APPEAL from the Circuit Court of Jackson County; the Hon.
PEYTON H. KUNCE, Judge, presiding.
MR. PRESIDING JUSTICE KARNS DELIVERED THE OPINION OF THE COURT:
Defendant-appellant Norvell Haynes appeals from an order of the Circuit Court of Jackson County ordering him to serve the final 20 days of a sentence of periodic imprisonment. In March 1973, defendant pleaded guilty to criminal damage to property and assault and was sentenced to probation for 1 year. Probation was subsequently revoked and defendant was sentenced to 1 year of periodic imprisonment with credit for 6 months successfully served on probation. On appeal, we affirmed the revocation. (People v. Haynes, 21 Ill. App.3d 1, 313 N.E.2d 601 (5th Dist. 1974).) Defendant began serving his sentence on December 26, 1974.
On June 7, 1975, the sheriff of Jackson County released defendant from custody, having granted him 20 days good time allowance from the periodic imprisonment pursuant to the Misdemeanant Good Behavior Allowance Act. Ill. Rev. Stat. 1975, ch. 75, par. 30 et seq.
On June 12, 1975, the court, sua sponte, ordered that a hearing be held to determine if defendant's periodic imprisonment should be "terminated, continued, extended or otherwise modified" and further ordered the sheriff to show cause why he should not be held in contempt of court for releasing defendant from custody.
Prior to the hearing defendant filed a motion for substitution of judges pursuant to section 114-5(a), (c) of the Code of Criminal Procedure (Ill. Rev. Stat. 1975, ch. 38, par. 114-5(a), (c)), a motion to dismiss for failure to state a cause of action against defendant, and a motion to vacate the prior order on the grounds that the court lacked jurisdiction to enter the order.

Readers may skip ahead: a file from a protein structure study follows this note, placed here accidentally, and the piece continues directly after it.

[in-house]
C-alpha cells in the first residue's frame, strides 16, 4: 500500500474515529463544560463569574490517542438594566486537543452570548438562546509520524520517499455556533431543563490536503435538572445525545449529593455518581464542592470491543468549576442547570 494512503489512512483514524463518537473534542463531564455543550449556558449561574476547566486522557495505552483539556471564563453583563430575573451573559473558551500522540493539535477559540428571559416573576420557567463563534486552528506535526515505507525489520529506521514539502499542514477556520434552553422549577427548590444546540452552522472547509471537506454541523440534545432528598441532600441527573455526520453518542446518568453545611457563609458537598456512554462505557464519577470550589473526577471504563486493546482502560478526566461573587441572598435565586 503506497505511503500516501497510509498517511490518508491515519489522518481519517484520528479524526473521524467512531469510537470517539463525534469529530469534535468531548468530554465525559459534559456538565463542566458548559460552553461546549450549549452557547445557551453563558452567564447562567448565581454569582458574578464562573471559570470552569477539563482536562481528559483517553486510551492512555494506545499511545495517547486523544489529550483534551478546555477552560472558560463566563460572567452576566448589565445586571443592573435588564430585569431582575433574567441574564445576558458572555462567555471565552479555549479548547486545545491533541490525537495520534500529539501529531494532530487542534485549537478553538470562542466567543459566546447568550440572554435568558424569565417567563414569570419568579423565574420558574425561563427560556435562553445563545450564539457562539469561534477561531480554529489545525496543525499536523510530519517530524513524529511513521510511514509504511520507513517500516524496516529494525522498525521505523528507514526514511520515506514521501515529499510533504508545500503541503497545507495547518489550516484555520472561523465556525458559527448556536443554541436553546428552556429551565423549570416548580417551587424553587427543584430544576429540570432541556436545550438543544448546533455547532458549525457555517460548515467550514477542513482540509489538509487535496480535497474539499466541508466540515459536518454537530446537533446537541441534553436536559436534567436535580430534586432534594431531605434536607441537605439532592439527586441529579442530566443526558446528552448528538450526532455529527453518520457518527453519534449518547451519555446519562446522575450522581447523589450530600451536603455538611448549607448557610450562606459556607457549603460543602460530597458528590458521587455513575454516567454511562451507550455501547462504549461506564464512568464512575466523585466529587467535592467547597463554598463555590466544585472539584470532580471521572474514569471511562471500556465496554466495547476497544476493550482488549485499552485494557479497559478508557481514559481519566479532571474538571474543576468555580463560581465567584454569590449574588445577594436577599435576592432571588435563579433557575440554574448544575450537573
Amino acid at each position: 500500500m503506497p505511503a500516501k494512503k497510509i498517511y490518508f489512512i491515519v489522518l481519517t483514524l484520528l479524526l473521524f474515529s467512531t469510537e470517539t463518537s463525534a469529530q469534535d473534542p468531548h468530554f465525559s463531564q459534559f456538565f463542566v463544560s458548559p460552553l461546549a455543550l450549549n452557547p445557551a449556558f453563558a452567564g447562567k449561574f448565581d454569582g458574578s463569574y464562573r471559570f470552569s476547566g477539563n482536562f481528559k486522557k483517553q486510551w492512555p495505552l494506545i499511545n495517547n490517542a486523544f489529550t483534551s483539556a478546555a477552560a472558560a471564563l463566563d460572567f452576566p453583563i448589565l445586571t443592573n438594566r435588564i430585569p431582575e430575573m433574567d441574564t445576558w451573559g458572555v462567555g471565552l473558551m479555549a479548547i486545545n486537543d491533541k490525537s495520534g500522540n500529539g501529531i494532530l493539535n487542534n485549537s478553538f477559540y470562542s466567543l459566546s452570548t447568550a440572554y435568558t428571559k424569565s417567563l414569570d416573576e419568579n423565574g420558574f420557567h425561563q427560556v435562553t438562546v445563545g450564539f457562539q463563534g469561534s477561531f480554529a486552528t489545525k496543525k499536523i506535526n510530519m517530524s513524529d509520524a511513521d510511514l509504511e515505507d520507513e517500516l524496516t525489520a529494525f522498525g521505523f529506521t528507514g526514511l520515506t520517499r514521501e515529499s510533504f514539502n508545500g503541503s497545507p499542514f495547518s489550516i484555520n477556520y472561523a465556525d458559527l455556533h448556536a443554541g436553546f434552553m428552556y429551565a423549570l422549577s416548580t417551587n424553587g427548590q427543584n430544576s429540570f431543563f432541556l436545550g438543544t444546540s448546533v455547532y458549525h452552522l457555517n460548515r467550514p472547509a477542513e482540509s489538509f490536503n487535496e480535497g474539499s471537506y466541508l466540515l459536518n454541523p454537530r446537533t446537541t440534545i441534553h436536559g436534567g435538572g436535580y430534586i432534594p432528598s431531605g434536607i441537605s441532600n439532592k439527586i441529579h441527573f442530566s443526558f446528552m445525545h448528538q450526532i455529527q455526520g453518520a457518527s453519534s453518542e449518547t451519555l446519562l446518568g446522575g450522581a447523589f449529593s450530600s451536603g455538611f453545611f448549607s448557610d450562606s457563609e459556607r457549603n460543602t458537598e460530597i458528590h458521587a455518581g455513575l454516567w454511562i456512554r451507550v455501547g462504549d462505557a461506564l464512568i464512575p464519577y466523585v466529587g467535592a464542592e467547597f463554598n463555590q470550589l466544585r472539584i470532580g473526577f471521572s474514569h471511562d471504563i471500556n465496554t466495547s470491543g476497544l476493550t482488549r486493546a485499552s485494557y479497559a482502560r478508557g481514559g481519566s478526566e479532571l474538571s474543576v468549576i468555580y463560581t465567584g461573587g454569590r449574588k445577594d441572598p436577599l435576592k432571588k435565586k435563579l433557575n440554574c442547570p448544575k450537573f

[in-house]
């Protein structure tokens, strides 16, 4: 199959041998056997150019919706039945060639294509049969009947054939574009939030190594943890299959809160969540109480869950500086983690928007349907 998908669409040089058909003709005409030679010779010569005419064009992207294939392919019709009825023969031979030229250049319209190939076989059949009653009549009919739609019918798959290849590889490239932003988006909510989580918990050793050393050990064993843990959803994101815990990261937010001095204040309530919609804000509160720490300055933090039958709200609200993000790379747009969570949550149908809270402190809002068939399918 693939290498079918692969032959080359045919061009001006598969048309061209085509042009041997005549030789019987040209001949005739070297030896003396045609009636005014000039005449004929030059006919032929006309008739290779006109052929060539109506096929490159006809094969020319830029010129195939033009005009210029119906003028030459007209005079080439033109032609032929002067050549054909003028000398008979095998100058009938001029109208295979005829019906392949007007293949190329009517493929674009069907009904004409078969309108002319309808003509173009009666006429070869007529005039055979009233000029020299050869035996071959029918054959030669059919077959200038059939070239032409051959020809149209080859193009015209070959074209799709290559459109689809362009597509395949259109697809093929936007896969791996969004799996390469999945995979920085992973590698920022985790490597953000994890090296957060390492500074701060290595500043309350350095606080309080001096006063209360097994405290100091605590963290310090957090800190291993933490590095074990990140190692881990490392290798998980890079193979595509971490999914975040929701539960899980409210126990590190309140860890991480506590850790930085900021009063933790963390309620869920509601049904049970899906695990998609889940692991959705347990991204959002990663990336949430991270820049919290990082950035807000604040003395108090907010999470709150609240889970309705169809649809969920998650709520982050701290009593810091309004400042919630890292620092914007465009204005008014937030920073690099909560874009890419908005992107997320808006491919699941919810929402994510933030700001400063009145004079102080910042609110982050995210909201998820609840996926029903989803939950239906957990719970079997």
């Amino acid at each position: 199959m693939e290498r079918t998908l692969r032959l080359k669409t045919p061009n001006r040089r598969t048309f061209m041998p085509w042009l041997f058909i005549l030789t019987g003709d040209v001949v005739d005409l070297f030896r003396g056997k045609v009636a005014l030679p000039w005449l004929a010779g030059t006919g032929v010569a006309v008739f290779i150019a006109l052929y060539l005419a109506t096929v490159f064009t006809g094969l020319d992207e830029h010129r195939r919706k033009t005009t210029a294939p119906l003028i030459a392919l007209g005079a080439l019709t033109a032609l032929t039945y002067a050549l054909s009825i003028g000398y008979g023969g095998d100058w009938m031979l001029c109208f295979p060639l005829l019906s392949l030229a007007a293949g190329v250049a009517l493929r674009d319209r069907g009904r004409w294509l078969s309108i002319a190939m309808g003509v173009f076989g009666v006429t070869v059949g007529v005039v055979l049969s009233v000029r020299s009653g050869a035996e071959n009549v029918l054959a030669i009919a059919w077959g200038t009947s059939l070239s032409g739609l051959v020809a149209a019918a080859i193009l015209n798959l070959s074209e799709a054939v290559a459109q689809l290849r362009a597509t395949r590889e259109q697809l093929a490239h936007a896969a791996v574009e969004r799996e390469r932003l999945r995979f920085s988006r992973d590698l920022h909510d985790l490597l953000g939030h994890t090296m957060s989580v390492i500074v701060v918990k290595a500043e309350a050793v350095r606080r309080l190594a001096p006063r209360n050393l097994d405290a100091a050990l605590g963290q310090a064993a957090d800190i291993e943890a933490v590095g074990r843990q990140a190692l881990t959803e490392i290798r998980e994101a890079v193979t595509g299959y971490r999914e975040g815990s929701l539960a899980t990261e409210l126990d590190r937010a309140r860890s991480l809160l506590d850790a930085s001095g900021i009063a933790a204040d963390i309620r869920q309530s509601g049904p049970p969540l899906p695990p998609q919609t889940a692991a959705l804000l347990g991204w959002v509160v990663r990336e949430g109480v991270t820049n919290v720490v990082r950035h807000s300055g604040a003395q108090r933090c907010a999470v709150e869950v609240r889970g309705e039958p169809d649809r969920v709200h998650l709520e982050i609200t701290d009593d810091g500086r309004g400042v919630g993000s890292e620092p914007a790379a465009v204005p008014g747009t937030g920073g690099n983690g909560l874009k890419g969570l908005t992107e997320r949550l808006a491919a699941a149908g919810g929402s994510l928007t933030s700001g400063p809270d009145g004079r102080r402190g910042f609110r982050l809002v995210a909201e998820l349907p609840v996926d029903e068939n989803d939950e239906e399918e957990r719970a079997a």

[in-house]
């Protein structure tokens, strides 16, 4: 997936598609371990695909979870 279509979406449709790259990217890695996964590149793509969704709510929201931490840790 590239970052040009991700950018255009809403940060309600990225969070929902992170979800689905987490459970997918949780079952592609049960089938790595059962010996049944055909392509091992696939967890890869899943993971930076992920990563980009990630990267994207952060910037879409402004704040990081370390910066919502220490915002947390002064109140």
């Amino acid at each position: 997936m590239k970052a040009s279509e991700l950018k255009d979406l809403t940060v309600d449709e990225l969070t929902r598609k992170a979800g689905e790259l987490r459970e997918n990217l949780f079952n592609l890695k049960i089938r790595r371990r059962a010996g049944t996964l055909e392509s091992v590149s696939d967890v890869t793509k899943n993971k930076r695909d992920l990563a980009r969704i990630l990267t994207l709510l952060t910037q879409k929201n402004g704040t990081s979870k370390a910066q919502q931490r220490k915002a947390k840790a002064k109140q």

Prior to the hearing, a pretrial conference was held. Although the court attempted to notify defendant of the hearing, the notice was never received and neither defendant nor counsel was present at the conference. The court later explained at the hearing that nothing in the pretrial conference pertained to defendant.
At the hearing, pursuant to an agreement between the State's Attorney, representing the sheriff, and the Attorney General's office, appointed by the court to represent the State, the sheriff apologized to the court and agreed to comply with all future orders of the court. The court then ordered that the sheriff had purged himself of the contempt and further proceedings against the sheriff were dismissed.
The court denied defendant's motion to dismiss and the motion for substitution of judges and ordered him to serve the 20 days of periodic imprisonment remaining on the full sentence imposed. After defendant filed notice of appeal, we granted defendant's motion for bond. Upon affirmance of the court's order, defendant would have 6 days to serve.
Defendant contends on appeal that the Misdemeanant Good Behavior Allowance Act applies to his sentence, that he was denied due process of law by the ex parte pretrial conference and that he was denied due process of law by the court's denial of his motion for substitution of judges. We need reach only the first of these issues.